Figure 1: ControlLogix single-slot module (left) and CompactLogix double-wide module (right). Courtesy: Softing

Figure 1: ControlLogix single-slot module (left) and CompactLogix double-wide module (right). Courtesy: Softing

Enterprise transaction module bridges IT/OT gap

To meet the requirements of this application, as well as other applications requiring seamless enterprise-to-controller connectivity, ESCO consulted Softing, which recommended its tManager Enterprise Appliance Transaction Module. The module is designed to enable bidirectional data exchange between enterprise systems and PLCs. Once the device is inserted into the PLC rack, the in-chassis module automatically enumerates PLC and database tags and structures — no software coding or scripting required. With licensed access to the Rockwell backplane, the module eliminates the need for a separate computer or operating system.

Other benefits include:

  • High reliability for critical systems: The module maximizes data availability via store, forward (local buffering), failover and PLC status tags.
  • The ability to make edits without halting production: It supports advanced data structures, user-defined types, XML encoding and arrays.
  • Easy to install, operate and maintain: Because of the way the configuration software is designed, anyone familiar with Allen-Bradley PLCs can set up the module with ease. Once configured, the module handles all data transfer and transactions within the hardware.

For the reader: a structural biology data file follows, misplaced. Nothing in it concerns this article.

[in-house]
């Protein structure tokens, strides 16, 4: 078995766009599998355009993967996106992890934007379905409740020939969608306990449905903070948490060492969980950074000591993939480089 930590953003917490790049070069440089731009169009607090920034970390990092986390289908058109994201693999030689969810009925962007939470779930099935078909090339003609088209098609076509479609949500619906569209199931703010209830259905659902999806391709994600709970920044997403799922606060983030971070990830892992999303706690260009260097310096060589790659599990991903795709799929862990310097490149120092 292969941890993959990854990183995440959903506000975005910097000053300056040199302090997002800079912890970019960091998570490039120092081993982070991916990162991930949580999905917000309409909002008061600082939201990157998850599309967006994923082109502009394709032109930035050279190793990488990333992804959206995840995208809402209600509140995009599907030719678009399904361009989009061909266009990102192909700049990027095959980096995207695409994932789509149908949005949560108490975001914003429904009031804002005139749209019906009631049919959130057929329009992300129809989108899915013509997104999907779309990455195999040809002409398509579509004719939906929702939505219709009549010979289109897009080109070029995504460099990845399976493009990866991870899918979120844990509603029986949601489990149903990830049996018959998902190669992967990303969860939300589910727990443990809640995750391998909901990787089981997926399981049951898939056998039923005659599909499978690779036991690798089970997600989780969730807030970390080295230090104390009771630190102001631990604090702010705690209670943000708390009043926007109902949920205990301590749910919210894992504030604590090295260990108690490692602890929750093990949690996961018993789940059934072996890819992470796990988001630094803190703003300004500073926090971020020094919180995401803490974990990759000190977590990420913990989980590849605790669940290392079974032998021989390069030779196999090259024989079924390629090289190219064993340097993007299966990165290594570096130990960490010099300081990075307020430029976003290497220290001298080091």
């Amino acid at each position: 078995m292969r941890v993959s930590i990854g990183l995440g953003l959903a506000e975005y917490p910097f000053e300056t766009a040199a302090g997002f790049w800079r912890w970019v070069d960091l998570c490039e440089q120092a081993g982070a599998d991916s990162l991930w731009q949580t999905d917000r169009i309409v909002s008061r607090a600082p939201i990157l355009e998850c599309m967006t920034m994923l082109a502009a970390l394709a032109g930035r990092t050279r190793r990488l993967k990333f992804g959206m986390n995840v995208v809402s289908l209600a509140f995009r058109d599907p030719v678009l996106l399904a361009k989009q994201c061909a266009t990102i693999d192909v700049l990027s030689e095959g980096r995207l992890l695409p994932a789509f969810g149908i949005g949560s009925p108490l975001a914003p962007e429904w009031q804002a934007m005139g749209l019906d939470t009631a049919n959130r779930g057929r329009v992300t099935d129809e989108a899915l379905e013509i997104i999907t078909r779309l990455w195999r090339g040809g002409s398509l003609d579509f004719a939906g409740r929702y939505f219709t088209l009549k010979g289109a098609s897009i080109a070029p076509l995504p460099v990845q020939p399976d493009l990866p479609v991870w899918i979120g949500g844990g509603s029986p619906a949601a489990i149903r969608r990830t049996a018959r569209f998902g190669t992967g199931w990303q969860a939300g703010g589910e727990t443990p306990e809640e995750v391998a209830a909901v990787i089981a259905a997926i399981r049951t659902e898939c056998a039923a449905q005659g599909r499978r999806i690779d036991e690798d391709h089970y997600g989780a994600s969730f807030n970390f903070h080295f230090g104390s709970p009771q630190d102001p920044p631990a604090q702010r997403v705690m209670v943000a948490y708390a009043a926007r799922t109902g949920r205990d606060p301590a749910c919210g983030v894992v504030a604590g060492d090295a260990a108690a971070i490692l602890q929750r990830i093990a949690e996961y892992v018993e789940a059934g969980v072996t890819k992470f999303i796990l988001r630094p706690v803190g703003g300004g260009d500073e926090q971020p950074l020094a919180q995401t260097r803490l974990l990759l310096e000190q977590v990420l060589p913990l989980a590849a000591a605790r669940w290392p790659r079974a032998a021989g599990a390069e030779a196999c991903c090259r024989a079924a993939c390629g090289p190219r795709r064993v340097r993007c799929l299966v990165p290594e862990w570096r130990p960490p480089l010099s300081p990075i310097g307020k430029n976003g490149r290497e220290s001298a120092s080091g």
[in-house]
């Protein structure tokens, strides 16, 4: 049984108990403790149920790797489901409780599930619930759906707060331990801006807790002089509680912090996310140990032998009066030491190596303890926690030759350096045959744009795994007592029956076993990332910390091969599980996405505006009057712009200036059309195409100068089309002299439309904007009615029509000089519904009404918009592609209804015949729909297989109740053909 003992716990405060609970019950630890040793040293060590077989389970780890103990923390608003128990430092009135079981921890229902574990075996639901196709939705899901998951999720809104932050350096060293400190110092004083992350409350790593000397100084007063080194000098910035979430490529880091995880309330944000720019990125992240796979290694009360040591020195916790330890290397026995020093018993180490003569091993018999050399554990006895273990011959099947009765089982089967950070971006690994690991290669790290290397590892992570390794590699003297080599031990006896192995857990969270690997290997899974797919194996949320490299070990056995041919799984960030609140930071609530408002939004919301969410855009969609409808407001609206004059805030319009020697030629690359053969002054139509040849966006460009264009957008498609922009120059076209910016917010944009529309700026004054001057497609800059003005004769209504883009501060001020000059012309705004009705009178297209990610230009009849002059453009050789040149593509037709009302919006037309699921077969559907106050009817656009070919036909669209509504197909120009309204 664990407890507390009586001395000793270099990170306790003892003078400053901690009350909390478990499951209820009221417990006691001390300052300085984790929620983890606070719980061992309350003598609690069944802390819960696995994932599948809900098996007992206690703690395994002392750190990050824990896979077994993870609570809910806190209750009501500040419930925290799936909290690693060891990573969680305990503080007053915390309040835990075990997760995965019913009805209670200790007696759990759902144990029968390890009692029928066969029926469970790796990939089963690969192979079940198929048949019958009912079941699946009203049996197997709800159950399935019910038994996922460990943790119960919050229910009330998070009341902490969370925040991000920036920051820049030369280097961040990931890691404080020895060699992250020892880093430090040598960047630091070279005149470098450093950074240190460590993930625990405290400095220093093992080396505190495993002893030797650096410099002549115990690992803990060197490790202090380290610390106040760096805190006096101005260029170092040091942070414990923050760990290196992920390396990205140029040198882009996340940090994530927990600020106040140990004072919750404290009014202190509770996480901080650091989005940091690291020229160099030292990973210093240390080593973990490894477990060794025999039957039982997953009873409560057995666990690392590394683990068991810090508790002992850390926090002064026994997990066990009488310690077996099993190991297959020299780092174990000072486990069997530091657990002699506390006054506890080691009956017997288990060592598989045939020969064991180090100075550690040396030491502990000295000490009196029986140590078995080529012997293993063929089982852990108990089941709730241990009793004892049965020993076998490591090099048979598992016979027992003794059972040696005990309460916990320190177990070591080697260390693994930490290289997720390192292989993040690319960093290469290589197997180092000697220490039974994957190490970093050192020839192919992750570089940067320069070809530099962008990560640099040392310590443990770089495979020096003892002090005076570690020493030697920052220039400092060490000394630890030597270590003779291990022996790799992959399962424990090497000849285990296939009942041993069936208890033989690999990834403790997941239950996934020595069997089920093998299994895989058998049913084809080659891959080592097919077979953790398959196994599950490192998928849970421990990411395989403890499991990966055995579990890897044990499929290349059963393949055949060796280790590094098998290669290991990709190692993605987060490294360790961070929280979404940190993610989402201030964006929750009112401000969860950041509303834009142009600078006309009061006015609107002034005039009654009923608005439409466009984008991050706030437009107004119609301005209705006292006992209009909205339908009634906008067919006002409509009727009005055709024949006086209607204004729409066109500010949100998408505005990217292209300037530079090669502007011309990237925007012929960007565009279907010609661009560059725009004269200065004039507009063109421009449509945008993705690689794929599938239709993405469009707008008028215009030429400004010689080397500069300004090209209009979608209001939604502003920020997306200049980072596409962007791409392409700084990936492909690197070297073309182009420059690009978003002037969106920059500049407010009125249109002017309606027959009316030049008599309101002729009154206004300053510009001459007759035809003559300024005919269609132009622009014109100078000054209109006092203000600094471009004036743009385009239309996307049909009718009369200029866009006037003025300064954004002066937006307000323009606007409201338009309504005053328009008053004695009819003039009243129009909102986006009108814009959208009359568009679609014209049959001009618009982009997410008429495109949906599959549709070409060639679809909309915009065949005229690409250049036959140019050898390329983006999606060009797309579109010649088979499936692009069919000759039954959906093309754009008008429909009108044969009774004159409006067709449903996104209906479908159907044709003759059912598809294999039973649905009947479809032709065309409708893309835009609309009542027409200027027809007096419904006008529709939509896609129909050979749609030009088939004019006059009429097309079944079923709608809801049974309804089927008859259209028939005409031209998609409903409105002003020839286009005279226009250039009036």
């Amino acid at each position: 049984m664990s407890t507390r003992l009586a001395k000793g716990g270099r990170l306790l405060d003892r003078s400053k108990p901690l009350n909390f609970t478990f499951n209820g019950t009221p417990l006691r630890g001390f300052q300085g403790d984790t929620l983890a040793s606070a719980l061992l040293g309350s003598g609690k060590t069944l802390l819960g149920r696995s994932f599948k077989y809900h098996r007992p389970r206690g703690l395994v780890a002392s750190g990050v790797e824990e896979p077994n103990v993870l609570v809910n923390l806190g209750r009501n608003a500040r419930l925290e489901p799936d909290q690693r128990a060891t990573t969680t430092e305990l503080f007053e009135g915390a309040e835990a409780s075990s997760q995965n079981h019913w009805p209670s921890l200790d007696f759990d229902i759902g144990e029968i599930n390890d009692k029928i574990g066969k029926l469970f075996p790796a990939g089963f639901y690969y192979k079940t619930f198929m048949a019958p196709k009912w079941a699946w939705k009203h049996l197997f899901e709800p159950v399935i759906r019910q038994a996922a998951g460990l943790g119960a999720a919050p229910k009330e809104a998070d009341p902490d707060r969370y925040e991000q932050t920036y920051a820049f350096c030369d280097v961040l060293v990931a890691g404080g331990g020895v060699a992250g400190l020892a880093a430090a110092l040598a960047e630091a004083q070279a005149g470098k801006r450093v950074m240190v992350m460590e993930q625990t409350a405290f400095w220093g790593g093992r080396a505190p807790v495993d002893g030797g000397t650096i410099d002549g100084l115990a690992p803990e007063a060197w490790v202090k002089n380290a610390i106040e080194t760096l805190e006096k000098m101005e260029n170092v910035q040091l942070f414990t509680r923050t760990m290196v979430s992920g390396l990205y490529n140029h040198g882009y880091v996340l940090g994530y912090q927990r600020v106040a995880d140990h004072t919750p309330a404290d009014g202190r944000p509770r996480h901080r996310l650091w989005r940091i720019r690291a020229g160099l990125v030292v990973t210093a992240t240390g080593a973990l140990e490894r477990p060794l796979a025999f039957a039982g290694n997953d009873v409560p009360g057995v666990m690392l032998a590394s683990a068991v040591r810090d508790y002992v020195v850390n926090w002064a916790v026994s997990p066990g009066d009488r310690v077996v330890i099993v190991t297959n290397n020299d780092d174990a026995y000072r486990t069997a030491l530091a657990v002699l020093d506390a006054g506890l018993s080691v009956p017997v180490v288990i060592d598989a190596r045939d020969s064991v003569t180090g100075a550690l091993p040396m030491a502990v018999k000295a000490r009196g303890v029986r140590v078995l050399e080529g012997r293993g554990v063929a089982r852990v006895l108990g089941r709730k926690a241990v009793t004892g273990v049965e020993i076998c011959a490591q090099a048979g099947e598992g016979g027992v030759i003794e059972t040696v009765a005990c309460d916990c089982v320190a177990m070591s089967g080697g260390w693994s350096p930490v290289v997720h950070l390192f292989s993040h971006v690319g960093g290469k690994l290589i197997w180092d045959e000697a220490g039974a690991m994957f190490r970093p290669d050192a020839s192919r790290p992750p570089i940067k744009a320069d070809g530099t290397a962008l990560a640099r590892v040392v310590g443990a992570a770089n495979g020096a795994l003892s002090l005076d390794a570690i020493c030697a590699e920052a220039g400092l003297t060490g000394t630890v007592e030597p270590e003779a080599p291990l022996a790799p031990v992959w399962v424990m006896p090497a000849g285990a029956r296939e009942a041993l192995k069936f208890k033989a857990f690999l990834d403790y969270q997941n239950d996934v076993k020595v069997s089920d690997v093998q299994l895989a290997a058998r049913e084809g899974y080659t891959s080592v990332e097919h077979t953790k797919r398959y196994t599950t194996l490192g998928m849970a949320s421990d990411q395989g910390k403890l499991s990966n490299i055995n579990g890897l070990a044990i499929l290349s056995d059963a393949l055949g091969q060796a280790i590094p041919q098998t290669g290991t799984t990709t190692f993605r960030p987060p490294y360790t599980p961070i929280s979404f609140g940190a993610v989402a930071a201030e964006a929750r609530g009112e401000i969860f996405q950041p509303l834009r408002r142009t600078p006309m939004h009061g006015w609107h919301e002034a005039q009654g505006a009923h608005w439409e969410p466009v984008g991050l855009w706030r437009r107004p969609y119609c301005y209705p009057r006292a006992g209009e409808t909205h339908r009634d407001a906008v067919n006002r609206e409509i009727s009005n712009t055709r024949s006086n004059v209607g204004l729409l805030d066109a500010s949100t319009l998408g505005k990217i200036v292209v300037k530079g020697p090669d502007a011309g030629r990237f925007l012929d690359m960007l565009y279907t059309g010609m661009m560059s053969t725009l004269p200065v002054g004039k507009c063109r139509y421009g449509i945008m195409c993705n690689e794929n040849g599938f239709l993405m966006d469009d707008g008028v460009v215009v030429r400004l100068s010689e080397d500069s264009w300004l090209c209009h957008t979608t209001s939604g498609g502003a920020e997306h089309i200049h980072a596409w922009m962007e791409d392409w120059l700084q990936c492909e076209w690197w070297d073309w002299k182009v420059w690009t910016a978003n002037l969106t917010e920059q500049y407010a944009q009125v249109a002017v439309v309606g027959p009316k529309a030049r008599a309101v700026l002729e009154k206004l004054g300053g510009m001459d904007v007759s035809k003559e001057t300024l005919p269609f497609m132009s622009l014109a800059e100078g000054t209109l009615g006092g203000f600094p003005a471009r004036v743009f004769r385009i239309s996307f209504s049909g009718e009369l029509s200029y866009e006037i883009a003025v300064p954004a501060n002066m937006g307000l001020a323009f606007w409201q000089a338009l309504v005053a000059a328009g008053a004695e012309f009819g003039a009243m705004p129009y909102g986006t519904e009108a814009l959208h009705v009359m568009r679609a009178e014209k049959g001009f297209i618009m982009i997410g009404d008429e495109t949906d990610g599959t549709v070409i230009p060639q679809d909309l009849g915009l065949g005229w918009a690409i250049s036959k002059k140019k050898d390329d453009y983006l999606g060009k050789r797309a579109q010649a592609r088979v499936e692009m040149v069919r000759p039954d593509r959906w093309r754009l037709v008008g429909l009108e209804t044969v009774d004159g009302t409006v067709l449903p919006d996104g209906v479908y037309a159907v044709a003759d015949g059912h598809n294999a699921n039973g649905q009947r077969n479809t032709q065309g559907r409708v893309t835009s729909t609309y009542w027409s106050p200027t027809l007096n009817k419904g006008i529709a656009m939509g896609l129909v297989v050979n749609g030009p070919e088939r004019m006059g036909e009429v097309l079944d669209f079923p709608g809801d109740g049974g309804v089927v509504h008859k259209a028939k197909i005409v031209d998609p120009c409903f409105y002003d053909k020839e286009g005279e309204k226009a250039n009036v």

ESCO’s track-and-trace automation system included 14 PLCs, six tManager cards, 100 barcode scanners, 1,000 connected devices, 100 tManager triggers and miles of conveyor track. As part of this full solution, the module downloads production recipes from the end-user’s manufacturing execution system (MES) to ControlLogix PLCs with a transaction speed of 4 ms. It also saves space and reduces maintenance needs. Unlike a PC, which can be a target for hacking and viruses, the module resists viruses and avoids antivirus updates and ongoing patches.

Figure 2: As an in-chassis module, tManager automatically enumerates PLC and database tags and structures. Courtesy: Softing

Figure 2: As an in-chassis module, tManager automatically enumerates PLC and database tags and structures. Courtesy: Softing

The end-user also reaped additional benefits such as:

  • The plant was fully automated, reducing the number of staff required.
  • It successfully met the application’s availability and performance requirements.
  • Tracking is now present throughout the entire material handling process.
  • There is a clear separation of duties between the IT and OT departments.
  • The automation system can move more material with greater visibility and fewer errors.

“tManager has successfully reduced the system’s complexity and simplified the lines of responsibility between IT and OT,” said Dillon Kepner at ESCO. “We’re excited to bring this innovative device to more automation projects in the future to take our customers’ performance to the next level.”

Deane Horn, director of product management at Softing. Edited by Chris Vavra, web content manager, Control Engineering, CFE Media and Technology, cvavra@cfemedia.com.

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Keywords: asset management, system integration

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Deane Horn
Author Bio: Deane Horn, director of product management at Softing.